Using either the computer and scanner, or camera and tripod, Lynn captures many great items from the archives. Lynn is so pleased with the results, he begins to think that he should arrange at some indefinite time in the future (maybe once he's retired) to come back to Hartford and digitize all the information in the Kissel files.

Kissel Items On Display

1912 Touring
1913 Brougham
1905 experimental car #1 water pump impeller
The oldest Kissel car in the museum is this 1912 4-40 Touring (left), while the newest is likely this 1930 8-95 White Eagle Brougham (left-center). An image of the Kissels' first experimental car in 1905 is taken from the personal scrap book of Will Kissel (center-right). The wooden master model for the impeller of a 1924 water pump is on display in the museum (right).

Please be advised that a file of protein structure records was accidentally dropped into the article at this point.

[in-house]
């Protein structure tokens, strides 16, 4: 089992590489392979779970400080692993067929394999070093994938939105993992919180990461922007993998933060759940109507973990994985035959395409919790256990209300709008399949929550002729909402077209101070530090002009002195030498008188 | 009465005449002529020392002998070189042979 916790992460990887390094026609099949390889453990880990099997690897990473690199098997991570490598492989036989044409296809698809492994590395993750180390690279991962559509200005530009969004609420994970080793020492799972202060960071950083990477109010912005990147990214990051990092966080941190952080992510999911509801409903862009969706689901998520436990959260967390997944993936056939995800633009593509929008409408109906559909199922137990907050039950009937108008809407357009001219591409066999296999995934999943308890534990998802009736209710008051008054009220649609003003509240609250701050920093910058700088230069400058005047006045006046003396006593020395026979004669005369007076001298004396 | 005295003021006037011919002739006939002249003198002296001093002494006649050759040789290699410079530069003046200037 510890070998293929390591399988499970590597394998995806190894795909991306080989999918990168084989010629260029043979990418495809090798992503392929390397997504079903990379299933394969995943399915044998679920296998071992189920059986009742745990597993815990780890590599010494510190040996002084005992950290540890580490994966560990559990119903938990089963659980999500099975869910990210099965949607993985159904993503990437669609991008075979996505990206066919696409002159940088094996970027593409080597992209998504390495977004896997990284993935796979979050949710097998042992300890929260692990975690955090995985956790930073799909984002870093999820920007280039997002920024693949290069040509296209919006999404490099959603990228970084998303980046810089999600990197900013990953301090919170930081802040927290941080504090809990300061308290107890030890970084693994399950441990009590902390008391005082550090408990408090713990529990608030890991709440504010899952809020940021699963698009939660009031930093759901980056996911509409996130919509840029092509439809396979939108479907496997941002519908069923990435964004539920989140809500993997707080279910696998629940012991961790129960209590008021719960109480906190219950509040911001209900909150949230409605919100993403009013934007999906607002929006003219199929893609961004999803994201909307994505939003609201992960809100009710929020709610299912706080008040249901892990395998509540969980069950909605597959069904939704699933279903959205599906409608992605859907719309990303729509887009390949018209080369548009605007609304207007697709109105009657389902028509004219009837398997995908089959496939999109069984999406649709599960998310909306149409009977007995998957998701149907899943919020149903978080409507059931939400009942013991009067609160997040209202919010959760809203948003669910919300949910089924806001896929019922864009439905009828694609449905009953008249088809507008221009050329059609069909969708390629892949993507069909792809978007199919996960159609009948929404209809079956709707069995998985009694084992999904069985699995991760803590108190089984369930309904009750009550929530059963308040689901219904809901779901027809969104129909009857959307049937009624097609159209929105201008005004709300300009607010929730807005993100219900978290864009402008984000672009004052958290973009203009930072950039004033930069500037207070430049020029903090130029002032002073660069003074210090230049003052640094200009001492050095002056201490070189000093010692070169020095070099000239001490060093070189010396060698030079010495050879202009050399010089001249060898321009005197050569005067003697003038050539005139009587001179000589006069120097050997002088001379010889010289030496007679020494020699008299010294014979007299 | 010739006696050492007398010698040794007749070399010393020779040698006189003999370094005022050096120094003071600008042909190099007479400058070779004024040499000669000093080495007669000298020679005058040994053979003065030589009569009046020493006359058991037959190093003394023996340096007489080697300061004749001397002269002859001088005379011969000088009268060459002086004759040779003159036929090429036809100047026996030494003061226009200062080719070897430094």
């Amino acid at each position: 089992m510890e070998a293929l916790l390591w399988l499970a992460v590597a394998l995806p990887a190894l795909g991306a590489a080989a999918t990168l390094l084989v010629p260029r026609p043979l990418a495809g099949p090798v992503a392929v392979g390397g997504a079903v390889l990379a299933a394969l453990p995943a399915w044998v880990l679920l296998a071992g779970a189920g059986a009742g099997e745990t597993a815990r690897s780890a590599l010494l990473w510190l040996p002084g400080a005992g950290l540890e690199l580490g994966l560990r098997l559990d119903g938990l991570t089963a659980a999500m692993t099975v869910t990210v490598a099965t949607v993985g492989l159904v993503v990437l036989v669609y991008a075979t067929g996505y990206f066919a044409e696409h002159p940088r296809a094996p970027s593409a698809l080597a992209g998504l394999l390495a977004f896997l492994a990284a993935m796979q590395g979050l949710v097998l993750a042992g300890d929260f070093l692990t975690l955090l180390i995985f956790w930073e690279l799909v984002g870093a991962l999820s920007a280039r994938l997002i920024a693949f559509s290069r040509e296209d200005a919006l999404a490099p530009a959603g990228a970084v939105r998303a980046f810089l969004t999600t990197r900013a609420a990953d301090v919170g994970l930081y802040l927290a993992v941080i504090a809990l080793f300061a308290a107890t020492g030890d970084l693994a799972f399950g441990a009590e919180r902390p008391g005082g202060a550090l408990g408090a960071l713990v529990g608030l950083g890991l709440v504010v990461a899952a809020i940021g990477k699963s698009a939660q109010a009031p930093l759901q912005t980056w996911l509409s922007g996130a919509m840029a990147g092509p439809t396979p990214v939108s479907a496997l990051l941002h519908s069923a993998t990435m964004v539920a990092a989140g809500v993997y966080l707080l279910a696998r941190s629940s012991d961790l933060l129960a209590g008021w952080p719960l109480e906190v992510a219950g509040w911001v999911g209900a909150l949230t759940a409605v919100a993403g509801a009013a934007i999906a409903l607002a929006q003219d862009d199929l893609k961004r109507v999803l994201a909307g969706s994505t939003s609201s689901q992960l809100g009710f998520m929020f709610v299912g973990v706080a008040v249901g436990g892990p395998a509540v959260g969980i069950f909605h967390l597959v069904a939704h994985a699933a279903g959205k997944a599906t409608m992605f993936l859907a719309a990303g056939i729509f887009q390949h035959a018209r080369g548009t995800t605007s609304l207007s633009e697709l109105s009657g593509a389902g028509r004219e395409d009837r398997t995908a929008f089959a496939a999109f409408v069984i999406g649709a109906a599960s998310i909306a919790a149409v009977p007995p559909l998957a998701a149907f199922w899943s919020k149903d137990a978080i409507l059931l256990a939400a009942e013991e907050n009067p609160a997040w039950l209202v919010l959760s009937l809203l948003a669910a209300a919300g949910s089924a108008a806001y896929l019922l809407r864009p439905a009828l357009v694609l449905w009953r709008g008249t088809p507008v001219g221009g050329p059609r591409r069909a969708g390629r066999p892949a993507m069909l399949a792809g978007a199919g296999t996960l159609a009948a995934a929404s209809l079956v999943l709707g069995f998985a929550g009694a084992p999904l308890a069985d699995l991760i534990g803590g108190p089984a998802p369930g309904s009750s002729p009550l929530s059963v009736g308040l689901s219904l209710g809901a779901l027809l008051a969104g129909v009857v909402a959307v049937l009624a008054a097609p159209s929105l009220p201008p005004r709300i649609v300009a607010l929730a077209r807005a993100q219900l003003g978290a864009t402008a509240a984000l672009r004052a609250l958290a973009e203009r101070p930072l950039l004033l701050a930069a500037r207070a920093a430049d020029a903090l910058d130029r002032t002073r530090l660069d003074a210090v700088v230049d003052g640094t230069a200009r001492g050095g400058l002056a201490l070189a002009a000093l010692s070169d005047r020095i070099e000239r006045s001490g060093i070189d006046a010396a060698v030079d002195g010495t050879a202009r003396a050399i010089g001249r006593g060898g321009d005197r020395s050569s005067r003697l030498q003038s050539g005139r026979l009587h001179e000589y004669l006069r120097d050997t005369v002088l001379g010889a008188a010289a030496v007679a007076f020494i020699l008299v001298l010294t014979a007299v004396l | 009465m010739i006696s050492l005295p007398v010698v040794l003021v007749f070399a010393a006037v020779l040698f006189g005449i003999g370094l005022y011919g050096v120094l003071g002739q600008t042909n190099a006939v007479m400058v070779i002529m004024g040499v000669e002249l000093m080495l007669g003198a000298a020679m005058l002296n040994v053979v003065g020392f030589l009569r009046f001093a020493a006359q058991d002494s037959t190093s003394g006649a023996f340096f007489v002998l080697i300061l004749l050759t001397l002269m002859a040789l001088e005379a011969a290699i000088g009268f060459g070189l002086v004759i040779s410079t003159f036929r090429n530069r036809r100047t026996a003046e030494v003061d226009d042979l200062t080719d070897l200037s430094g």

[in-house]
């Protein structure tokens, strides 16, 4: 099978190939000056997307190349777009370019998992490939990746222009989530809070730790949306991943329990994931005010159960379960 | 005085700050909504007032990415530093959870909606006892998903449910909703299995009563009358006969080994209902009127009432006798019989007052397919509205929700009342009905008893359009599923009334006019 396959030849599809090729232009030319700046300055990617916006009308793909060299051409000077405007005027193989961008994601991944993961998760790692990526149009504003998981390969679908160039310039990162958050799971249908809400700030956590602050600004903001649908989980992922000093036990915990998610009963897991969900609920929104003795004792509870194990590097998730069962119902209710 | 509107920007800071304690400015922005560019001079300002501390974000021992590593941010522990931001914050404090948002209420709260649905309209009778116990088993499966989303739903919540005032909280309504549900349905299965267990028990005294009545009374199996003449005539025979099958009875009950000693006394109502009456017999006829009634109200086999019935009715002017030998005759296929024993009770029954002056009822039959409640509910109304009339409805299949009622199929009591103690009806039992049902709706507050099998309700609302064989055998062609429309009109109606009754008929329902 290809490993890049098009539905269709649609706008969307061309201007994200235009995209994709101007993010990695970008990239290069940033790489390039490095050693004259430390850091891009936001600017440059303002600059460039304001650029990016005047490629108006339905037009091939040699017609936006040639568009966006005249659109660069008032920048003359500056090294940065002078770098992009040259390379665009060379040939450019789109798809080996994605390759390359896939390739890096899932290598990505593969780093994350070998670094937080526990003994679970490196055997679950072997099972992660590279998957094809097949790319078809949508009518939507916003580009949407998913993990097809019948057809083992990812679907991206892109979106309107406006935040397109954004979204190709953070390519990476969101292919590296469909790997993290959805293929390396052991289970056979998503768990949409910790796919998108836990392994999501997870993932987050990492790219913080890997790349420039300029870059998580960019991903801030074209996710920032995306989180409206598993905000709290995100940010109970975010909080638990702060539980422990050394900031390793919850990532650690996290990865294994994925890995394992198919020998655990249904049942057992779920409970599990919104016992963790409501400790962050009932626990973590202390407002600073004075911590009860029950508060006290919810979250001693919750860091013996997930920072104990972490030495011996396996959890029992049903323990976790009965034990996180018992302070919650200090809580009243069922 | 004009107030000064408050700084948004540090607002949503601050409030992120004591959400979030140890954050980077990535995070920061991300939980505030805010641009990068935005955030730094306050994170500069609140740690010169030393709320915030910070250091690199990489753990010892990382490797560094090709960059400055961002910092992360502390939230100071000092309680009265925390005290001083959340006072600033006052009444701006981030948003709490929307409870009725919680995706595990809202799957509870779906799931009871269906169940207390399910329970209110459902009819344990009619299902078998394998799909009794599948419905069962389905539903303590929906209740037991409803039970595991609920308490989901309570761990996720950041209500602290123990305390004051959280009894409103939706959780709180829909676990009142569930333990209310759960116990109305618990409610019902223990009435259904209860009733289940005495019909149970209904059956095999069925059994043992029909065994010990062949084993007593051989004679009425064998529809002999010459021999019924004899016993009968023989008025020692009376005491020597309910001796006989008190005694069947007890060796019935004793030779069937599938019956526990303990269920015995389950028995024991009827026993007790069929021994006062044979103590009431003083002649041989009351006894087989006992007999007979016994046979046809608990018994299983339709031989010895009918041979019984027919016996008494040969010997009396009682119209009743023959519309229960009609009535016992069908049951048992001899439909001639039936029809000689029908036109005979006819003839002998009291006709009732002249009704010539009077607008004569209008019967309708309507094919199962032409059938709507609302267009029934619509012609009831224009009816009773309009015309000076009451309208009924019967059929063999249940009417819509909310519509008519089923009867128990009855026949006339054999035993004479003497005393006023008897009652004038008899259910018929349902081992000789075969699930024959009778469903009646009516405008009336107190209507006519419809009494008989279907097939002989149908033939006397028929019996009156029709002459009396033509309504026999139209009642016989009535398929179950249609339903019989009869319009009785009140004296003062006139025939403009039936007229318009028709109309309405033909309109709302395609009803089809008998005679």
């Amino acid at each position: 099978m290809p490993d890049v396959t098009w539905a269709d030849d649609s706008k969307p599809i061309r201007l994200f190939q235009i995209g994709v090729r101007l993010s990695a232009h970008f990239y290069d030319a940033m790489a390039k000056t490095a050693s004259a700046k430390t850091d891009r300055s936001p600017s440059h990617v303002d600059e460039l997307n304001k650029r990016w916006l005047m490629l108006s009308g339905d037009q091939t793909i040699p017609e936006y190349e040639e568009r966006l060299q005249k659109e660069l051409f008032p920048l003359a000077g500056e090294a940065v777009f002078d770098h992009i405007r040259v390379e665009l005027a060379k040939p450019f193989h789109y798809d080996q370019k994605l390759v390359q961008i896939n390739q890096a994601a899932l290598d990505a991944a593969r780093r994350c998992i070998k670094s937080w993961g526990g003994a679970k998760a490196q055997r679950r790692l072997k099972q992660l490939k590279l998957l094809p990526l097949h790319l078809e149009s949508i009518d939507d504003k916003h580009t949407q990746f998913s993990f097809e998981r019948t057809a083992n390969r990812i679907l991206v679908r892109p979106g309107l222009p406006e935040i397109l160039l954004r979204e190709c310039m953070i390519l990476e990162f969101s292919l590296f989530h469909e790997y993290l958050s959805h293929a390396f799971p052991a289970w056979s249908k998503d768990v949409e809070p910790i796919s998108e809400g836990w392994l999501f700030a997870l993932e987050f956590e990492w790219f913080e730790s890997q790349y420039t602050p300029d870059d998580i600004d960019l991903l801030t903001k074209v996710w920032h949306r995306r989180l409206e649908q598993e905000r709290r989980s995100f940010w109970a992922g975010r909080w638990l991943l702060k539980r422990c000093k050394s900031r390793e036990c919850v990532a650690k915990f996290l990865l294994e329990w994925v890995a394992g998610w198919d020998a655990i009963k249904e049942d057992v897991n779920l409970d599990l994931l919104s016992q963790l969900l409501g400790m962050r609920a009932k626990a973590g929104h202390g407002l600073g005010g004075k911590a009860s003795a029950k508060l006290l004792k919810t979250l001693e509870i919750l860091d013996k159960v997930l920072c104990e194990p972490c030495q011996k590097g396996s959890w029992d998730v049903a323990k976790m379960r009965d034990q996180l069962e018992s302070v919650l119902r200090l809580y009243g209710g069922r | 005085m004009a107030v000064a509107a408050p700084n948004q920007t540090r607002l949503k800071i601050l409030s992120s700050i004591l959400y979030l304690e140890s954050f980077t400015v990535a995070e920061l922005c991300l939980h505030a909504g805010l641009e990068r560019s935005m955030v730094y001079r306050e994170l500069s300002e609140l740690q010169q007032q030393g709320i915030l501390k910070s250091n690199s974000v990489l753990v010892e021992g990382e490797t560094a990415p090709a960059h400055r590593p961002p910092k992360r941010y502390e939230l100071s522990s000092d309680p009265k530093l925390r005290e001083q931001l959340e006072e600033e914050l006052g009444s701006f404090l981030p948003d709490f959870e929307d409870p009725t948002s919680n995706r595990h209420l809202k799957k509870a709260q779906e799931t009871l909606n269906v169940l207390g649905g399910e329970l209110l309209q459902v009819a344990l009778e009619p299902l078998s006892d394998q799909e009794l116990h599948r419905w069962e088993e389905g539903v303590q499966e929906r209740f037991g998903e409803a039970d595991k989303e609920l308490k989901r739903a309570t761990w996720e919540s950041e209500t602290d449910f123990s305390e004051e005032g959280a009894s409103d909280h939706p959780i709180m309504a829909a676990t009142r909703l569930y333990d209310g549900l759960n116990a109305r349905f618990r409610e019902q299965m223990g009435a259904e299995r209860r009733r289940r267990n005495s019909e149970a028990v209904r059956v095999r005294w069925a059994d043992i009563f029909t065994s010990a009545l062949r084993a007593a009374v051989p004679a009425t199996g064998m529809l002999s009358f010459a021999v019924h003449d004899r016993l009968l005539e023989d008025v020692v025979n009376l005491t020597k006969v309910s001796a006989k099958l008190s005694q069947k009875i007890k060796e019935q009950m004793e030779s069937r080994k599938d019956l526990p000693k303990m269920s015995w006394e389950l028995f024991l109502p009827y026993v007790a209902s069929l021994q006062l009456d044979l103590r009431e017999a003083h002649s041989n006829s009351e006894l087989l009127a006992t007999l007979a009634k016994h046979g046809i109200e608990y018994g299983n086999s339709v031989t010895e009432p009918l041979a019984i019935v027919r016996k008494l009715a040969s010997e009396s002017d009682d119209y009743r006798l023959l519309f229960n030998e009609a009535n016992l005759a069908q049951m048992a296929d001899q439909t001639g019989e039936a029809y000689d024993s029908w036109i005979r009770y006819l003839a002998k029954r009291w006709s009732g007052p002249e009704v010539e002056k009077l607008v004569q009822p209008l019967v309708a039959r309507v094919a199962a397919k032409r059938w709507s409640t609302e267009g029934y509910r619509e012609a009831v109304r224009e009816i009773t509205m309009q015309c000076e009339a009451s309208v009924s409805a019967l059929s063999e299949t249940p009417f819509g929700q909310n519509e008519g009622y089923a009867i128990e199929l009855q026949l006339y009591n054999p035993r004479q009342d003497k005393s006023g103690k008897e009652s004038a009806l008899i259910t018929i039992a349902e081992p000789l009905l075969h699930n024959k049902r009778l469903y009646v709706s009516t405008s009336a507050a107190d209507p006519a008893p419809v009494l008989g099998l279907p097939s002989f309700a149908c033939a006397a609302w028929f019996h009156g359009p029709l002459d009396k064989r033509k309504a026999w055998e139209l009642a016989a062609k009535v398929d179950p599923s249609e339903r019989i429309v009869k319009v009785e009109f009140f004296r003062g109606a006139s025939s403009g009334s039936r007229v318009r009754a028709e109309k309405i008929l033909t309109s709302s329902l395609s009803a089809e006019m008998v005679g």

While in Hartford, Lynn makes a photo survey of the Kissel cars in the museum. By his count there are twenty-two Kissel vehicles which includes three trucks. In order of age, he finds:

  1. 1912 4-40 Touring — unrestored
  2. 1914 4-40 Touring — this is Annie
  3. 1918 1.5-ton truck chassis
  4. 1921 6-45 Speedster
  5. 1923 4-32 1.5-ton truck
  6. 1923 6-55 4-door Brougham
  7. 1923 6-55 5-passenger Phaeton — restored
  8. 1923 6-55 5-passenger Phaeton — an "in process" restoration
  9. 1923 "pre-restoration" 6-55 5-passenger Phaeton
  10. 1925 6-55 Enclosed Speedster
  11. 1925 8-75 4-door Brougham
  12. 1925 8-75 Enclosed Speedster
  13. 1926 6-55 Coupe Roadster
  14. 1926 8-75 Deluxe Brougham
  15. 1926 fire truck
  16. 1927 6-55 Speedster
  17. 1927 8-65 4-door Brougham
  18. 1928 8-80 Brougham Deluxe
  19. 1928 8-90 White Eagle Brougham
  20. 1929 8-95 White Eagle Coupe Roadster
  21. 1930 8-95 White Eagle Brougham